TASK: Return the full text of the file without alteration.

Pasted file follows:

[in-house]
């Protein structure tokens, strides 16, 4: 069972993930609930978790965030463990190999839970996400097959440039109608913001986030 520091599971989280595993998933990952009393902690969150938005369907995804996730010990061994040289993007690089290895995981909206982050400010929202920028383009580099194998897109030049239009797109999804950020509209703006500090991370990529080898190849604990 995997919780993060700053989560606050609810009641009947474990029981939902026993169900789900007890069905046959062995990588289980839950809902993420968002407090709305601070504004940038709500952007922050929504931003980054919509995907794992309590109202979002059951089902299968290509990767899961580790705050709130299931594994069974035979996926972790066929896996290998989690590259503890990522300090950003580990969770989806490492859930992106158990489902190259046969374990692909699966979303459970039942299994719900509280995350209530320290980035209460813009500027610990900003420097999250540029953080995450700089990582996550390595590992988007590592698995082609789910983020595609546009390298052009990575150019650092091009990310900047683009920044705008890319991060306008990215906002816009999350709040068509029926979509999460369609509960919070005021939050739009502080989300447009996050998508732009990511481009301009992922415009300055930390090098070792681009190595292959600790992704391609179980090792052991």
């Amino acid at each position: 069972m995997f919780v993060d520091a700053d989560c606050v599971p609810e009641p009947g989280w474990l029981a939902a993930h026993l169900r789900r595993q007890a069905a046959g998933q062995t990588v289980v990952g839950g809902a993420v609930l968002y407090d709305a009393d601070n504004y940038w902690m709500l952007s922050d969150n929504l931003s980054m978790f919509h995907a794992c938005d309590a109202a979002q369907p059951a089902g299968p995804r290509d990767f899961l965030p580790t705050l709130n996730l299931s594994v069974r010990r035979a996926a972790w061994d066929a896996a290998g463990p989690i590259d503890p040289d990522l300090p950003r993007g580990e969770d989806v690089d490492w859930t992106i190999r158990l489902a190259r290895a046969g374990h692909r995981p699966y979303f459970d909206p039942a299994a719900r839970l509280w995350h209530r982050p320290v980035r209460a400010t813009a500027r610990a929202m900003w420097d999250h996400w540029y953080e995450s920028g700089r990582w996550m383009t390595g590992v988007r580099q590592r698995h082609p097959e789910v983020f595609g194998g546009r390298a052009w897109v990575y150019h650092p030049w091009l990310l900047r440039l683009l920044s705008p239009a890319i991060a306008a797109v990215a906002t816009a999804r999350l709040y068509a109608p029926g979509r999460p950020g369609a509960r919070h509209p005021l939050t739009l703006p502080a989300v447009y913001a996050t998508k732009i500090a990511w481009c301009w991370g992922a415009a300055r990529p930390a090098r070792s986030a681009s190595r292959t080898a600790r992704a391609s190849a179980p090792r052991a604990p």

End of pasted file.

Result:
[in-house]
């Protein structure tokens, strides 16, 4: 069972993930609930978790965030463990190999839970996400097959440039109608913001986030 520091599971989280595993998933990952009393902690969150938005369907995804996730010990061994040289993007690089290895995981909206982050400010929202920028383009580099194998897109030049239009797109999804950020509209703006500090991370990529080898190849604990 995997919780993060700053989560606050609810009641009947474990029981939902026993169900789900007890069905046959062995990588289980839950809902993420968002407090709305601070504004940038709500952007922050929504931003980054919509995907794992309590109202979002059951089902299968290509990767899961580790705050709130299931594994069974035979996926972790066929896996290998989690590259503890990522300090950003580990969770989806490492859930992106158990489902190259046969374990692909699966979303459970039942299994719900509280995350209530320290980035209460813009500027610990900003420097999250540029953080995450700089990582996550390595590992988007590592698995082609789910983020595609546009390298052009990575150019650092091009990310900047683009920044705008890319991060306008990215906002816009999350709040068509029926979509999460369609509960919070005021939050739009502080989300447009996050998508732009990511481009301009992922415009300055930390090098070792681009190595292959600790992704391609179980090792052991």
């Amino acid at each position: 069972m995997f919780v993060d520091a700053d989560c606050v599971p609810e009641p009947g989280w474990l029981a939902a993930h026993l169900r789900r595993q007890a069905a046959g998933q062995t990588v289980v990952g839950g809902a993420v609930l968002y407090d709305a009393d601070n504004y940038w902690m709500l952007s922050d969150n929504l931003s980054m978790f919509h995907a794992c938005d309590a109202a979002q369907p059951a089902g299968p995804r290509d990767f899961l965030p580790t705050l709130n996730l299931s594994v069974r010990r035979a996926a972790w061994d066929a896996a290998g463990p989690i590259d503890p040289d990522l300090p950003r993007g580990e969770d989806v690089d490492w859930t992106i190999r158990l489902a190259r290895a046969g374990h692909r995981p699966y979303f459970d909206p039942a299994a719900r839970l509280w995350h209530r982050p320290v980035r209460a400010t813009a500027r610990a929202m900003w420097d999250h996400w540029y953080e995450s920028g700089r990582w996550m383009t390595g590992v988007r580099q590592r698995h082609p097959e789910v983020f595609g194998g546009r390298a052009w897109v990575y150019h650092p030049w091009l990310l900047r440039l683009l920044s705008p239009a890319i991060a306008a797109v990215a906002t816009a999804r999350l709040y068509a109608p029926g979509r999460p950020g369609a509960r919070h509209p005021l939050t739009l703006p502080a989300v447009y913001a996050t998508k732009i500090a990511w481009c301009w991370g992922a415009a300055r990529p930390a090098r070792s986030a681009s190595r292959t080898a600790r992704a391609s190849a179980p090792r052991a604990p």